The New UN Disability Rights Convention: Building Support in the United States for Ratification and Implementation

Implementation through International Development Policy

Captioner: Natalie C. Ennis, CSR-CA, RPR / CI and CT

Our next panel is on international development policy. As the previous discussion indicated, the work of foreign donors are incredibly impacting well beyond the simple number of dollars or Euros they invest. Small investments can have enormous impact on the structure of service systems. So this panel provides us an opportunity for looking at implementation of the Convention through foreign assistance work.

We'll start off with Judy Heumann. I'm not going to give extensive introductions to anyone because they're in your conference material. But Judy is really one of the founders of the disability movement in the United States since her work with the creation of the independent living center in Berkeley. She has had experience as - I believe it was assistant secretary of education. She's been The World Bank officer of disability and now the head of the Global Partnership for Disability and Development. No one has been more actively involved both from inside the disability movement and now in the international disability movement than Judy.

JUDY HEUMANN: Thank you very much.

What I would like to do is reflect a little bit on what I see is the reality that we have to be addressing when moving forward implementation with an international development policy.

The comments that Laurie and Eric were making with the film that was just shown and the comments people made to them about why these types of institutions needed to be maintained, and comments from Europeans, which could have just as easily been made by Americans or anyone from the development institutions or pick a group, I think is really central to what we have to be focusing on.

When we look at the process that went on in the passage of the U.N. Convention, what do we see? We see that there were very unique opportunities over a relatively short period of time where disabled people from different national, regional, and international organizations and their allies came together to meet with representatives from state governments. And they weren't casual interactions. People didn't come together for a three-hour meeting or a one-day meeting. People came together for weeks at a time. Two weeks. Three weeks. I don't know how many weeks altogether over the four-year period of time, but we're talking about months, where people - not always the same people, but many of the same people reappeared. And I think this is a very important issue, because when the discussions on the Convention began, it wasn't just that people didn't believe it could happen. One of the reasons people believed it couldn't happen is because of the significant lack of knowledge on the part of representatives from governments that disabled people could benefit from a human rights convention like other groups, children, women, et cetera. I believe it's very important to recognize that the discrimination that disabled people have faced in every country in the world, including the United States, has very much put us in a place where people in positions of authority in development institutions and human rights organizations are basically fearful of those of us with disabilities and have very few models that they can really reflect on. And the failure to have positive models that they can reflect on be. Also, the fact that those people in their training programs, on the graduate programs, professional programs, vocational programs, whatever it may be, also do not learn about what disabled people can do. Do not look at the barriers that we face on a day-to-day basis and how it is the barriers that we face that have resulted in our inability to be integrated into society.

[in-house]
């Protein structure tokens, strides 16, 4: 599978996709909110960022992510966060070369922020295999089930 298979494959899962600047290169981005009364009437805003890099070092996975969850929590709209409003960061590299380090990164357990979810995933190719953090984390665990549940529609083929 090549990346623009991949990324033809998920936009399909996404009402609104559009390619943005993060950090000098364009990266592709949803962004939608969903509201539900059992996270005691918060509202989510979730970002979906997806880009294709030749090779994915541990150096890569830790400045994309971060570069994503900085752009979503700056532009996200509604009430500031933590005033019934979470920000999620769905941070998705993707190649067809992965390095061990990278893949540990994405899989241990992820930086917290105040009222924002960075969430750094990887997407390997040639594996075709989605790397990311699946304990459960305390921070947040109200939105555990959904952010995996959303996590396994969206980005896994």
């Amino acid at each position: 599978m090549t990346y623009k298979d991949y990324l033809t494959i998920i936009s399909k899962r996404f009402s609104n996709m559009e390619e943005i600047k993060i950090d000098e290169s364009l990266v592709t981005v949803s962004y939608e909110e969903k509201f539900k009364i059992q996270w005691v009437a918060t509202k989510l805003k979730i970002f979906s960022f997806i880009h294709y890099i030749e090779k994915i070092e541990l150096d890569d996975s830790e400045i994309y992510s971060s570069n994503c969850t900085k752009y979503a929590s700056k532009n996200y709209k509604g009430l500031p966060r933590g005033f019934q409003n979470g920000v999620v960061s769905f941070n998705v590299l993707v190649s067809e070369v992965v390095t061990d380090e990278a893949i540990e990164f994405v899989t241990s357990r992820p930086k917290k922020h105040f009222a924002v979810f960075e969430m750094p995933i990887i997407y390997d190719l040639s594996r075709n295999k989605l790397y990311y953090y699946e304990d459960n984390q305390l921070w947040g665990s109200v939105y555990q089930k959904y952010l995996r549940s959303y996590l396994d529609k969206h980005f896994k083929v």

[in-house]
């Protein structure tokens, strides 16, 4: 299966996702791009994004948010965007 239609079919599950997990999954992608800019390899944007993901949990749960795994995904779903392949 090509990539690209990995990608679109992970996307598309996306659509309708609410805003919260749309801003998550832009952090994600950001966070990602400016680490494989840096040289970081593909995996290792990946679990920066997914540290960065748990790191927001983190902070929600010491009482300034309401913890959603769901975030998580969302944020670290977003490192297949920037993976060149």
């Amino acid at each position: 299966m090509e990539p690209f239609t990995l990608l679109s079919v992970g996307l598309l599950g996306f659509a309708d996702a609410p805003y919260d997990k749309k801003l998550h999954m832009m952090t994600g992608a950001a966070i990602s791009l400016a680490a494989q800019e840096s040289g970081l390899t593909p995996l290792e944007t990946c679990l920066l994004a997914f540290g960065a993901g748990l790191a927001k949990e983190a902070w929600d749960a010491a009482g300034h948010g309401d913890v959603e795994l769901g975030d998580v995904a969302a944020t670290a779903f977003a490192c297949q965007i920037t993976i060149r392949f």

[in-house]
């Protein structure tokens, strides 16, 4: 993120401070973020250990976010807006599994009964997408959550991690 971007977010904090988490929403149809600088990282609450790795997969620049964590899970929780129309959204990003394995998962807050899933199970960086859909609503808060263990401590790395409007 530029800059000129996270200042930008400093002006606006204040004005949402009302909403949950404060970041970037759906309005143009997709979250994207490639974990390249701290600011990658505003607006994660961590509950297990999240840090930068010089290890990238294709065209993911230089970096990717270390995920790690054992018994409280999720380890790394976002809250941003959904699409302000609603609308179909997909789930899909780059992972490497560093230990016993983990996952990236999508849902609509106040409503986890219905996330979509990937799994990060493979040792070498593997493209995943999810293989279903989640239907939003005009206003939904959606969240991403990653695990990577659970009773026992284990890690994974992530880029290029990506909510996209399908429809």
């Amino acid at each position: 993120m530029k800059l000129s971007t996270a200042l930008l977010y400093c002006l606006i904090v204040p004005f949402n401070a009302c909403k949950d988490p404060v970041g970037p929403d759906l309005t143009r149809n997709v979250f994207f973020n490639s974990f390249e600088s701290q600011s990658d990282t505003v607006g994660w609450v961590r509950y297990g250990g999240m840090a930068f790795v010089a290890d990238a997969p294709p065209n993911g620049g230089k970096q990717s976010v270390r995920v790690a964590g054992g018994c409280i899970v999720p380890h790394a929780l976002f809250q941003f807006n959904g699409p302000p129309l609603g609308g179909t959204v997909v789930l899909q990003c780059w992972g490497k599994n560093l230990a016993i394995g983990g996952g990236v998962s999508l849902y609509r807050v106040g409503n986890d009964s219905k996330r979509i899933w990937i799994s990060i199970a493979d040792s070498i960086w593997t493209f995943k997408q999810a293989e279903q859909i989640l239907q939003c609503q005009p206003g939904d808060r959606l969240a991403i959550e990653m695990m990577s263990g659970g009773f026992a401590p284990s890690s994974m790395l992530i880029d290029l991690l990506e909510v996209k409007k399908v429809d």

Now, we can talk about it and reflect on it in the Convention. We can talk about moving away from the medical model to the social model. That's very true. But the reality of the situation is, very few people in the disability community or in the nondisability community have really been touched by the efforts that have gone on in the passage of this Convention. And I think we need to build on that. And I do very much believe that the ability for the disability community, a very cross disability community, the most cross disability community that ever was actively engaged in any international or national or state or local levels, came together. And so my presumption is that the representatives from governance and hopefully from the U.N. itself who participated in those discussions had to begin to have their viewpoint of what their negative images of disabled people were, and at least had to be willing to open a window in their minds to be willing to listen to some of the very provocative comments and work that was being done by disabled people demanding very, very strategic and significant changes that ultimately need to be made in our societies.